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Penguins, Vokoun blank Islanders, lead series 3-2

by Shawn P. Roarke

PITTSBURGH -- The Pittsburgh Penguins had all the answers Thursday night. As a result, they moved to within one victory of advancing to the second round of the Stanley Cup Playoffs.

Asked troubling questions by the spirited, nothing-to-lose New York Islanders in losing two of the past three games, the Penguins finally found some answers in a dominant Game 5 performance, taking a 4-0 decision at the Consol Energy Center.

Game 6 of this best-of-7 series is Saturday night at Nassau Coliseum (7 p.m. ET; NBCSN, CBC, RDS). The eighth-seeded Isles need to win that game to force a winner-take-all Game 7 back here on Sunday.

"As the game went on, we played like we wanted to play," Pittsburgh goalie Tomas Vokoun said after making 31 saves in his first playoff start since 2007. "We kept it simple, we got in their zone and that's where we want to play. We want to be keeping the puck there for long periods of time."

The Penguins did not start out the way they wanted and had to weather a first-period storm that saw the flying-high Islanders dominate play for long periods of time. If it were not for the brilliance of Vokoun, there was a good chance that Pittsburgh could have trailed at some point.

"I think we felt he was calm and confident out there and it kind of transmitted to the other players and went from there," defenseman Kris Letang said. "We were a little bit on our heels because [the Islanders] had a good start.

"He was really important all game long. He made key saves at key moments and obviously he was really calm in the net and gave us confidence."

Perhaps most important was that Vokoun -- who started Game 5 in place of the ineffective Marc-Andre Fleury -- bought the Penguins some time to find their offense. After being outplayed for the first 25 minutes or so, as Pittsburgh used a two-goal outburst during an 82-second span of the second period to put the Islanders back on their heels.

Tyler Kennedy, another Game 5 insertion, scored the game-opening goal at 7:25 of the second period when he got behind the Islanders' defense on a line change and was sprung on a successful breakaway by a crisp outlet pass from Letang.

"[Kennedy] kept a great, positive attitude and he got rewarded today with a big goal for our team," Vokoun said. "That's a huge thing to score the first goal in a game like that."

"TK's goal was huge," Sidney Crosby added.

Murray added to that lead when his harmless wrister was misplayed by Islanders goalie Evgeni Nabokov and ended up knuckling off the goalie's glove, over his head and into the net.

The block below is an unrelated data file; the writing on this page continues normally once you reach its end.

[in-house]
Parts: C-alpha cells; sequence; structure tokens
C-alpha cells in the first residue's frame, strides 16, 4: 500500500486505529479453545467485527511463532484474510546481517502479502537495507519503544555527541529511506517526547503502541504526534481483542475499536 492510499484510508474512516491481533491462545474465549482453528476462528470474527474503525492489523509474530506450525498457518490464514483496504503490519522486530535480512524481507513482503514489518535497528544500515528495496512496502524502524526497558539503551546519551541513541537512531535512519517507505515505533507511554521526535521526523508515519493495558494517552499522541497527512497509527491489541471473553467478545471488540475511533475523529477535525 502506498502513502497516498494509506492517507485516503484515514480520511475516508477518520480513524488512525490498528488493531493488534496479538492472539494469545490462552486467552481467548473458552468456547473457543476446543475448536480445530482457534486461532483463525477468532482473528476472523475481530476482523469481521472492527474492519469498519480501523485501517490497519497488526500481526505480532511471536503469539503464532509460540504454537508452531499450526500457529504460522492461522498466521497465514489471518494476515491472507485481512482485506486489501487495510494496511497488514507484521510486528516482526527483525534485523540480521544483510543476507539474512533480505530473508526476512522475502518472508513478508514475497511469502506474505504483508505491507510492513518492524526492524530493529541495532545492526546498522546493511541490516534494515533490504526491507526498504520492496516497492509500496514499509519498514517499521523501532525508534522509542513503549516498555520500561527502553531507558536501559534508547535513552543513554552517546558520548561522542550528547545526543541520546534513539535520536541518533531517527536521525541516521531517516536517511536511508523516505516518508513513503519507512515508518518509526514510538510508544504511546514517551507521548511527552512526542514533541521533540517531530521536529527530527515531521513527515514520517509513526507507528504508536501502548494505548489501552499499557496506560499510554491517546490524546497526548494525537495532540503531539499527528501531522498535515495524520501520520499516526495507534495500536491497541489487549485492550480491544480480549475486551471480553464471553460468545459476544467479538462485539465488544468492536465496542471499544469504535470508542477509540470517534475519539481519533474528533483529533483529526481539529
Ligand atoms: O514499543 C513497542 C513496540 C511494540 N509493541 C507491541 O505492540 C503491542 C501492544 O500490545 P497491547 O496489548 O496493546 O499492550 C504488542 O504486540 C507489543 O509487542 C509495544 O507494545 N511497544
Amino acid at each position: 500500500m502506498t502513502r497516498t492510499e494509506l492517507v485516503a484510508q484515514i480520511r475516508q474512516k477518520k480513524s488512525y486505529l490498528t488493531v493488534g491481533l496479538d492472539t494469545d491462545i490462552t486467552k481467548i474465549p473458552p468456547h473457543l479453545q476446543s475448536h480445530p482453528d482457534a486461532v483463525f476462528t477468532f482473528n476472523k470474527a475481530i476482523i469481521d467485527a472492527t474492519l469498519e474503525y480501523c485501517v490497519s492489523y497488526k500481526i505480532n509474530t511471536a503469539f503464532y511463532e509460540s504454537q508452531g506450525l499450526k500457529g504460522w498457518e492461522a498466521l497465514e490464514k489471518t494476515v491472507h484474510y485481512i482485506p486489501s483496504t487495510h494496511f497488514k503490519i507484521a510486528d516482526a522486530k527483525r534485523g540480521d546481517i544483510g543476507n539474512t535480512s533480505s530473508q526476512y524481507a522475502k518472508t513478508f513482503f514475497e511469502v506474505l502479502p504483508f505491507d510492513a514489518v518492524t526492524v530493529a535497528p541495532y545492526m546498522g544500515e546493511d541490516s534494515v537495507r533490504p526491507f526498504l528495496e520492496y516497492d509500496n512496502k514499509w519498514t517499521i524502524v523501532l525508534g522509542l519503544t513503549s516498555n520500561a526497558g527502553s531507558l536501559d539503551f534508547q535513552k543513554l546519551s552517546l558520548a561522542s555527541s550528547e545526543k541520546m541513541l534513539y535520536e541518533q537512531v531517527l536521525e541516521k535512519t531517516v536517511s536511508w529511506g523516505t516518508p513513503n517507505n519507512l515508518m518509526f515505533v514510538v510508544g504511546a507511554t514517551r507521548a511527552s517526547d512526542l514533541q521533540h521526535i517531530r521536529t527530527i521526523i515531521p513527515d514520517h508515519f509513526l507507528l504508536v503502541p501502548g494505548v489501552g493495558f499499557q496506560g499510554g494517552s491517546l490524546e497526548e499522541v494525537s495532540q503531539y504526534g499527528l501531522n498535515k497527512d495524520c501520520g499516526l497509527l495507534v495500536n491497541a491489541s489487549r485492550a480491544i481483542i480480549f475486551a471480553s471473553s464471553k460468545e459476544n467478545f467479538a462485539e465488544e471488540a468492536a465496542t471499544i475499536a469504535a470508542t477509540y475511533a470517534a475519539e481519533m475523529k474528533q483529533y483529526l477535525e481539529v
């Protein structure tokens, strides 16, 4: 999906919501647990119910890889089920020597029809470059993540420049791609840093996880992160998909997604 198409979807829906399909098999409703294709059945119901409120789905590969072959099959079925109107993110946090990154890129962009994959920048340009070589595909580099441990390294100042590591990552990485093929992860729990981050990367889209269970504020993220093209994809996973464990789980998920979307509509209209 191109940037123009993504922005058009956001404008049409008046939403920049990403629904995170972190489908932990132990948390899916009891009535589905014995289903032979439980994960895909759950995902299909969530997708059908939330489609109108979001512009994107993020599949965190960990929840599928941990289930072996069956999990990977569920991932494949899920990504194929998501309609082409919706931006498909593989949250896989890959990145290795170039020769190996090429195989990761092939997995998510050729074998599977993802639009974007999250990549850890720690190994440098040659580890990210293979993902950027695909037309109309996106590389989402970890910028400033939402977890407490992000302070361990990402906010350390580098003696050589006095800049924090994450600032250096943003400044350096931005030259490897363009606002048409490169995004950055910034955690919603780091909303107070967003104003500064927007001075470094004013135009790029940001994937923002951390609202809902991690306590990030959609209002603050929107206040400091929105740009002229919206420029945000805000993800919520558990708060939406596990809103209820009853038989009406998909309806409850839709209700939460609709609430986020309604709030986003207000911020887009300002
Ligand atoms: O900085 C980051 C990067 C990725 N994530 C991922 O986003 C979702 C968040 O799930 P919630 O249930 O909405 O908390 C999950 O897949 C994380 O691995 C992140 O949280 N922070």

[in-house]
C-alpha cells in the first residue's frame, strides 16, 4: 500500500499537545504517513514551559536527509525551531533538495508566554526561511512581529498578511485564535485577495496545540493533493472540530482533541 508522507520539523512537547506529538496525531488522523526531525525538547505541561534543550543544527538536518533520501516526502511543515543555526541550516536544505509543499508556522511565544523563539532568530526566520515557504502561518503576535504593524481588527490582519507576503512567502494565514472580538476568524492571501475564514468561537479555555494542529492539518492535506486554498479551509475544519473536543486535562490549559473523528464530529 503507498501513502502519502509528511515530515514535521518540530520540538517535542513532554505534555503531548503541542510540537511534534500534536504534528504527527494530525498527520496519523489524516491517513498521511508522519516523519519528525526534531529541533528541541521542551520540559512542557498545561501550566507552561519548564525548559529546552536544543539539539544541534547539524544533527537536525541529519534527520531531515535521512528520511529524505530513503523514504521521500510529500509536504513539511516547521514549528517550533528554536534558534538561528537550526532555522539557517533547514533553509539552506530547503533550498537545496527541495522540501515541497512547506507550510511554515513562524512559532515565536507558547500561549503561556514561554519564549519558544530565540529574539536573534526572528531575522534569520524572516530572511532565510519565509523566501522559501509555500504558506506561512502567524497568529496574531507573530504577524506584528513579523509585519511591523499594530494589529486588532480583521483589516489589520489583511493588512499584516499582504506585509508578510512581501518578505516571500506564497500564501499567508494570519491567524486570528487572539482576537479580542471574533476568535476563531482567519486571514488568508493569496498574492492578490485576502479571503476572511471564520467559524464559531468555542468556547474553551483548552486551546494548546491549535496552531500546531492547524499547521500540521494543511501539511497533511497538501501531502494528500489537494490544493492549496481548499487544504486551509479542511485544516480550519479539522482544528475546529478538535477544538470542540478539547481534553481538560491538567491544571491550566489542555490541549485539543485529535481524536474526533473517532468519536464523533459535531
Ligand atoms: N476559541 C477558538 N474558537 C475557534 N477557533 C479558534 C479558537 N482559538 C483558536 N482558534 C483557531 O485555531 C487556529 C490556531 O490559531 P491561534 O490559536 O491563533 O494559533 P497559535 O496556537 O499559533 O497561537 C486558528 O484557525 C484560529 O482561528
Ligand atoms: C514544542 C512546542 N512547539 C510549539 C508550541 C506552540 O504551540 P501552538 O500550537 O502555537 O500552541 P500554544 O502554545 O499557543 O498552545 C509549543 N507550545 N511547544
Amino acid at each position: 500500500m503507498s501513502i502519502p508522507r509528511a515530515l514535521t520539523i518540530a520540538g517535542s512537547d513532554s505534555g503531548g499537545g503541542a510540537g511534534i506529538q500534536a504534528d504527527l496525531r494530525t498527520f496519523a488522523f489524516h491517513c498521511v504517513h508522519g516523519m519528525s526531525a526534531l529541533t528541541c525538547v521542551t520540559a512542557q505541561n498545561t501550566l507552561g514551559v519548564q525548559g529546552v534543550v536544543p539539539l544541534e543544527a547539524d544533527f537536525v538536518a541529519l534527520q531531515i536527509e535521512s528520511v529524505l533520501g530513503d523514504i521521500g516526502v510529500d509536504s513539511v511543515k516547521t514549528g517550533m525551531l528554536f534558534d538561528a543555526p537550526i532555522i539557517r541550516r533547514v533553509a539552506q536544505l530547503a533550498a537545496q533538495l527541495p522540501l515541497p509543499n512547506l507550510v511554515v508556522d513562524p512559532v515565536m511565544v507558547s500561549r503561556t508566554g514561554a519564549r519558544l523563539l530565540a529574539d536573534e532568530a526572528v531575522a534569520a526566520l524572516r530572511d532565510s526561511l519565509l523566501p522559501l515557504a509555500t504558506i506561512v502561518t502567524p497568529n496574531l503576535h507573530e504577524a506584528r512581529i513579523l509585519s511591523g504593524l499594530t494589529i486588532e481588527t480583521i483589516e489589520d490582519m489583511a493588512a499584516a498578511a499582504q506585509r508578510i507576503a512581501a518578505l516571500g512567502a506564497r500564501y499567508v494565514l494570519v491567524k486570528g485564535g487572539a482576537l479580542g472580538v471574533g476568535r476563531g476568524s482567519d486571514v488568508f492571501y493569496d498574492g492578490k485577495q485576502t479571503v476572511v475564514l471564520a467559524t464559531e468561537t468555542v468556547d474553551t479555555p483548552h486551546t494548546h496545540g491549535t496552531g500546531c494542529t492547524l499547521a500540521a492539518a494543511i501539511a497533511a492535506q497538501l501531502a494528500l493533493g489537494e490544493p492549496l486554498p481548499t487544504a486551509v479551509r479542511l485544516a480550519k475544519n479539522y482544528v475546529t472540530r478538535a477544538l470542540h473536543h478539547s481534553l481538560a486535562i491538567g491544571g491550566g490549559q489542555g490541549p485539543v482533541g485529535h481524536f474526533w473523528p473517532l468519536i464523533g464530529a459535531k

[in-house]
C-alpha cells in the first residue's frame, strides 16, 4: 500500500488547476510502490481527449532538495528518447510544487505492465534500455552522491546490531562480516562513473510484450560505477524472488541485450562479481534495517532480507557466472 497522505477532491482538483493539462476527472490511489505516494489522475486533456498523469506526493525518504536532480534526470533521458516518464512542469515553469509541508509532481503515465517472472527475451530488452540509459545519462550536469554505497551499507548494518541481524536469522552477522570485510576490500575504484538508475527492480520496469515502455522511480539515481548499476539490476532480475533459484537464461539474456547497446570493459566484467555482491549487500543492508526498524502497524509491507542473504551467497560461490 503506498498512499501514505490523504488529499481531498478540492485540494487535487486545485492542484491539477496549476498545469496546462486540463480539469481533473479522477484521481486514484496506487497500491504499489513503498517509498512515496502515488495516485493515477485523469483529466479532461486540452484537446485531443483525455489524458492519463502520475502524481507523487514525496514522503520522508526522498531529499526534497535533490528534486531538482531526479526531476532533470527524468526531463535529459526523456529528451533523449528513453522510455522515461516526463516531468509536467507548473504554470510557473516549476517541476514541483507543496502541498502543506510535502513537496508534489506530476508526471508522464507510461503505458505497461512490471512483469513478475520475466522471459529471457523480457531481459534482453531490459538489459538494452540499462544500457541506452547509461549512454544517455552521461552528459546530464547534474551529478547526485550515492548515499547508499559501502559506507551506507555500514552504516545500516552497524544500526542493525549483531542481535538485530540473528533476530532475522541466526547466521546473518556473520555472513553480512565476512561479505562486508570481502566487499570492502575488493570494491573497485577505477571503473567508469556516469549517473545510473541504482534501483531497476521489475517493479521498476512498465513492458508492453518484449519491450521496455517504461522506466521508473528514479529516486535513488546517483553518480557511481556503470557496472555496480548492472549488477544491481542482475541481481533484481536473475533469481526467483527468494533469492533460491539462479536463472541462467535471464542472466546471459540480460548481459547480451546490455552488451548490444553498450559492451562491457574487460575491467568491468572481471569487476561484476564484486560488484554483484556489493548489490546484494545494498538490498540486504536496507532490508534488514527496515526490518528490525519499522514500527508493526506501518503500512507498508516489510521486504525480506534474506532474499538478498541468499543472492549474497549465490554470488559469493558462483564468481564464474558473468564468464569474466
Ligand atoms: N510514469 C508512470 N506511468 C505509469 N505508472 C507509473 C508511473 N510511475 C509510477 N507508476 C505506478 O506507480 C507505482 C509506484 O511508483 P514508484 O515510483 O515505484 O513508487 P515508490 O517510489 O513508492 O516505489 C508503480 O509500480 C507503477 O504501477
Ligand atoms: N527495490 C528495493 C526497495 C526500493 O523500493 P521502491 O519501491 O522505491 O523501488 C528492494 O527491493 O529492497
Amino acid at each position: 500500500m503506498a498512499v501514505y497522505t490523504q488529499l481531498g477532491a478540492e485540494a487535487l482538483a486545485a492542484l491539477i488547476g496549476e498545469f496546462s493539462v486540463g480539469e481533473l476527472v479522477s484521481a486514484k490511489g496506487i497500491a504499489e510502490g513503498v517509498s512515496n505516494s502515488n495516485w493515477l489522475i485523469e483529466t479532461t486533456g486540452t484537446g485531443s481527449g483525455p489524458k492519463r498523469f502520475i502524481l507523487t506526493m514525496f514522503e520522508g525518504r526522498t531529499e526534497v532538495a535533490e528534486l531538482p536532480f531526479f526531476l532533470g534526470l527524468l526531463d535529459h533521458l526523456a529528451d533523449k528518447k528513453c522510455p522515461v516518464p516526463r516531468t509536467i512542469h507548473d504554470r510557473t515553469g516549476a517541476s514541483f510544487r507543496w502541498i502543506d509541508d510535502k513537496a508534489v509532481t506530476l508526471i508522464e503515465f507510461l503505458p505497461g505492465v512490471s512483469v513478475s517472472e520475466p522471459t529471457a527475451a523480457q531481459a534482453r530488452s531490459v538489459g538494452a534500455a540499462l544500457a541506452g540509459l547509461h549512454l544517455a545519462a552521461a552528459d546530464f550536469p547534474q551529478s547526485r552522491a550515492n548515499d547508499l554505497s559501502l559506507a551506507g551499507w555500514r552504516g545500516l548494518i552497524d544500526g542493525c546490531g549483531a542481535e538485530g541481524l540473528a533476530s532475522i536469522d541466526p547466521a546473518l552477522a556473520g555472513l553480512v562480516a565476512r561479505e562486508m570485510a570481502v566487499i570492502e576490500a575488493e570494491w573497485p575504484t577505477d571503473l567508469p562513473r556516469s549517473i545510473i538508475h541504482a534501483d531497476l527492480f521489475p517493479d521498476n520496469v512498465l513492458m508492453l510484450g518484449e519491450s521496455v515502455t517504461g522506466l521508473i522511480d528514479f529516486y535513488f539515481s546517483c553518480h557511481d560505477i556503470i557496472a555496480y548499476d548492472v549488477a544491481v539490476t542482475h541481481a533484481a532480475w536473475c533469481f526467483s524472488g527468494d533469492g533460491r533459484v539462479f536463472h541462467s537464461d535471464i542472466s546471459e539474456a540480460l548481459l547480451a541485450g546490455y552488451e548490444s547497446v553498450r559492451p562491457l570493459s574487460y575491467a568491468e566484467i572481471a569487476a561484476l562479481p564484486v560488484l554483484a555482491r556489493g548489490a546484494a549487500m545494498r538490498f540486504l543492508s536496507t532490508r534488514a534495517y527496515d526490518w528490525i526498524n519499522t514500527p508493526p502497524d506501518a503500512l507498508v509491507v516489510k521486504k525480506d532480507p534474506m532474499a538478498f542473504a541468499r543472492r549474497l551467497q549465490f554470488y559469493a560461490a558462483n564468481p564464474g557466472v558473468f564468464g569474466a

After that, Crosby and Vokoun, who made 31 saves to earn his second playoff shutout and first since 2004, took over the game.

Crosby was the best player on the ice for much of the final 40 minutes and had two breathtaking plays to put this game away.

The first came on a second-period goal that gave the Penguins a 3-0 lead. After taking a pass from Jarome Iginla, Crosby picked up speed as he hit the attacking blue line and used some nifty stickhandling to split the defensive pairing of Lubomir Visnovsky and Thomas Hickey before snapping off a shot that eluded Nabokov (23 saves) and found the far corner.

In the third period, he assisted on the Letang goal that chased Nabokov from the game. On the faceoff following Matt Martin's roughing penalty, Crosby was able to draw the puck back to Paul Martin at the point and then receive it back before threading a backhanded saucer pass to Letang, who slammed the puck home.

The Penguins answered the questions necessary to win, largely through the bold moves of coach Dan Bylsma.

Bylsma turned to Vokoun when Fleury, the No. 1 with a Stanley Cup ring from four years ago, couldn't make the saves to see the Penguins clear of pushes from the Islanders. He also inserted Kennedy, Joe Vitale and defenseman Simon Despres into the lineup and juggled his top two lines, moving Chris Kunitz with Evgeni Malkin and James Neal while Iginla moved to the right side of Crosby, joining Pascal Dupuis on the top line.

But, it was the choice to go with Vokoun that will be most remembered. All Vokoun did was stop everything thrown at him by an Islanders team that had scored 14 times in the past three games.

"I was a little bit nervous," Vokoun said. "I think you wouldn't be human if you weren't having nervous time in playoffs. It's hard to remember what it felt like seven years ago. I got a couple fortunate bounces. As the game went on, I started feeling better."

Vokoun made the biggest of his saves when he stopped John Tavares on a semi-breakaway with the Penguins holding a 2-0 lead. It was the type of save they were not getting from Fleury -- and it energized the Penguins while demoralizing the Islanders.

"We've got to keep shooting and make sure we have traffic in front of him and be aggressive," defenseman Mark Streit said. "He played a heck of a game, but on the other hand we can do better ourselves."

They will have to be better on Saturday night to extend this series -- and then, the Islanders will have to come back here and win a Game 7. It's the same scenario the Islanders faced in their last playoff meeting with Pittsburgh 20 years ago, when they won Game 6 at home before ending the Penguins' hopes of a third consecutive championship by winning Game 7 in overtime.

"It's a best-of-3," Islanders forward Colin McDonald said. "We're still in this. We've been in this position a lot of times before and sometimes that's when we play our best."

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